Victorian authorities are investigating the time spent on hold to triple-zero by the family of a three-year-old girl, who died after suffering a cardiac arrest.
Ambulance Victoria said paramedics were dispatched “without delay” after being called to a cardiac arrest in a town outside of Bendigo, in central Victoria, at 6.29pm on Monday.
An Advanced Life Support crew was the first to arrive, at 6.43pm, and loaded the girl for the hospital. However, she died while in their care.
“Despite the best efforts of our paramedics and those on the scene, the patient did not survive,” AV Acting Loddon Mallee Regional Director Trevor Weston said.
“We offer our sincerest condolences to the patient’s family at this difficult time.”
The family of the child waited for one minute and 41 seconds, longer than the target time of five seconds, while on hold to triple-zero. It is not yet known if the delay contributed to the death.
Health Minister Martin Foley said the time spent on hold was “under active investigation”.
“Any death is a tragedy, but the death of a young child from a major incident like that is really, really traumatic for everyone involved,” he said on Wednesday.
He said emergency departments, hospital wards and paramedics were dealing with “record levels” of demand, with a rise in COVID-19 cases and other emergency presentations.
Victoria had its worst day in the pandemic so far on Wednesday, with another 950 local virus cases, a jump on 867 on Tuesday. There were also seven more deaths, and 36 people have now died in the current outbreak.
There are 371 Victorians in hospital with COVID-19, but that number could grow to up to 2500 by end of the year, according to Burnet Institute modelling.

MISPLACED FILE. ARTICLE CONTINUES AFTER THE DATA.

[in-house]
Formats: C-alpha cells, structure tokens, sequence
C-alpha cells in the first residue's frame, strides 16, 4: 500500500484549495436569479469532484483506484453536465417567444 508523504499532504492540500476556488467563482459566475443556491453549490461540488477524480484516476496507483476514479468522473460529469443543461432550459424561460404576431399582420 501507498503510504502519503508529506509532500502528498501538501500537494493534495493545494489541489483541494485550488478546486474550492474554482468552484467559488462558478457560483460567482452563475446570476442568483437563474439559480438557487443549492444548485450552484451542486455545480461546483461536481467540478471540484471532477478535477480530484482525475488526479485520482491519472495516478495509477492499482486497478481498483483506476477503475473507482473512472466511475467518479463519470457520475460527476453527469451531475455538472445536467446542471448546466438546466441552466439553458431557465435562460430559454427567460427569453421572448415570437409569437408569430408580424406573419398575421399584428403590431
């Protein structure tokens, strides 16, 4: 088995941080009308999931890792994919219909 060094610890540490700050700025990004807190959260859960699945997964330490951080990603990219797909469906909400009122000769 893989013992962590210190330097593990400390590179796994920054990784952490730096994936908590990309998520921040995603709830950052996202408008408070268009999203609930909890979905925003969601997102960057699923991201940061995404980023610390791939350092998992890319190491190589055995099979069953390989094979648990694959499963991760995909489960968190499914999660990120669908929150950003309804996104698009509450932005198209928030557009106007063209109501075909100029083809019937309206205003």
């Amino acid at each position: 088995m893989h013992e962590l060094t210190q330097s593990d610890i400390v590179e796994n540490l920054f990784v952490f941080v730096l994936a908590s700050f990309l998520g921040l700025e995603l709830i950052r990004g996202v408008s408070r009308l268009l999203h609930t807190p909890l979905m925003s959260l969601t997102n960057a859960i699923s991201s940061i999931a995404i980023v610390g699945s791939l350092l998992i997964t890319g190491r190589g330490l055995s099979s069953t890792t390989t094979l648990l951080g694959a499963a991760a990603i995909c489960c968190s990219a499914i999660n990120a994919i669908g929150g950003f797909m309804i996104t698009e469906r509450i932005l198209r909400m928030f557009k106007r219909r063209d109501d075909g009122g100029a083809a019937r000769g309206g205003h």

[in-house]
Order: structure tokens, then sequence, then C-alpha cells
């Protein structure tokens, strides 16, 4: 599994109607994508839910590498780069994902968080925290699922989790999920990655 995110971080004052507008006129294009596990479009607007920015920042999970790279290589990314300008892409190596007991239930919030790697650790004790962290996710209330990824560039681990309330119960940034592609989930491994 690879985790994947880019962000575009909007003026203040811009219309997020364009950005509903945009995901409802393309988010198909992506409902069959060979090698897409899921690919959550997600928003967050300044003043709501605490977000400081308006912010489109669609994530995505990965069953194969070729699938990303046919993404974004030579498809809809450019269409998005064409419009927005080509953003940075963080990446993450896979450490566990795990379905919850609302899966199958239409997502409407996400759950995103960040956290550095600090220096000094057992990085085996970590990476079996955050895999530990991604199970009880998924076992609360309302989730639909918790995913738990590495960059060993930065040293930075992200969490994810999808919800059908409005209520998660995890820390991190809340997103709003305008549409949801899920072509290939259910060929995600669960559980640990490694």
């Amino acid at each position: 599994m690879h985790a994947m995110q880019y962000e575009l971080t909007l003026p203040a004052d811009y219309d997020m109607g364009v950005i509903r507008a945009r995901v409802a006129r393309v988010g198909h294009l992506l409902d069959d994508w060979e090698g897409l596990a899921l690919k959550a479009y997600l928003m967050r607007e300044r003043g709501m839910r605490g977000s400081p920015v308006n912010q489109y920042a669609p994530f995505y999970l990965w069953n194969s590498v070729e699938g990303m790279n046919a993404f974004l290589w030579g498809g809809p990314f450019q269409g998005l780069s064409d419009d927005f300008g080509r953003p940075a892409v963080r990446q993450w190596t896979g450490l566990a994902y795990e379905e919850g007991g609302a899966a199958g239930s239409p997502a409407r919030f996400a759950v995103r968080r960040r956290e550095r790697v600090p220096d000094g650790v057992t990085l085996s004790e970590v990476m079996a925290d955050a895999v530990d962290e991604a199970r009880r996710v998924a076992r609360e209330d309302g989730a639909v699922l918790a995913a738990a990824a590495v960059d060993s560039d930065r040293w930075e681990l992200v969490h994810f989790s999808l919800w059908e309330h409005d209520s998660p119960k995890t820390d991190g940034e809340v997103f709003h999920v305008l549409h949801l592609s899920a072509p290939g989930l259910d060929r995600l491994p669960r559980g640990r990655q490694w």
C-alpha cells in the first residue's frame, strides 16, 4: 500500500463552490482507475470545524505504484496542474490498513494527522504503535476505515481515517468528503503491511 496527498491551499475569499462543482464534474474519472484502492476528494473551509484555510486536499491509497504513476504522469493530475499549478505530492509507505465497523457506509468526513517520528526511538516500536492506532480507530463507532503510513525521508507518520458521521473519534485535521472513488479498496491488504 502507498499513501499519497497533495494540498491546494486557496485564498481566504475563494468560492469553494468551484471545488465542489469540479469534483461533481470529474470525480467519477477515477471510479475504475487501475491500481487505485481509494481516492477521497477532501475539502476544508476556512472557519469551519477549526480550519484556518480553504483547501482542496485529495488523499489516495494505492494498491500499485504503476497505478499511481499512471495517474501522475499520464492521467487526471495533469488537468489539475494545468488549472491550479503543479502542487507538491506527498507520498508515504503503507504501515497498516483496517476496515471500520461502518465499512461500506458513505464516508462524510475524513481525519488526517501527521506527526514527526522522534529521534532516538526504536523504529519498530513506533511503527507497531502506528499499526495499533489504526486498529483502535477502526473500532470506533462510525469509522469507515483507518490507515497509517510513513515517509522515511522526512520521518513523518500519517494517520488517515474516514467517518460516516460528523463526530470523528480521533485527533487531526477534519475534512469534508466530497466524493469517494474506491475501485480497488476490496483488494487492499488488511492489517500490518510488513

Earlier on Wednesday, AV’s Mick Stephenson said paramedics had noticed longer delays at hospitals “than we’ve ever had before”.
“Our capacity to respond and our performance has never been challenged as much as it has been over recent weeks,” he told ABC Radio Melbourne.
“If the growth in COVID cases continues, performance will be expected to get poorer unless we can do something about reducing the number of people coming into hospital.”
He said transferring COVID-19 patients had become a major issue for paramedics, and said those with mild symptoms were being sent home.
Marty Smyth, Emergency Services Telecommunications Authority chief executive, said 3250 Victorians made ambulance calls on Monday, the highest number since the deadly thunderstorm asthma event in 2016.
“This year we’re seeing a significant increase in demand and calls but they’re all standard calls that we would typically take on a day – road traffic accidents, medical emergencies, chest pain, abdominal pain, headaches that kind of thing,” he told ABC Radio Melbourne.
He said there was a benchmark that 90 per cent of triple-zero calls were answered in five seconds but the average wait was currently one to two minutes.
Mr Foley said the state government was addressing demand by beefing up the health care workforce, bringing staff across from other parts of the system, and asking both students and the recently retired to assist.
Additionally, non-urgent patients are being redirected, with some transferred to the private sector. The government is also working with Ambulance Victoria to enhance its workforce capacity.
“The truth of the matter is we are facing unprecedented levels of demand and we need to continue to work hard to build a surge capacity,” he said.
Victorians are urged not to call triple-zero unless it is an emergency.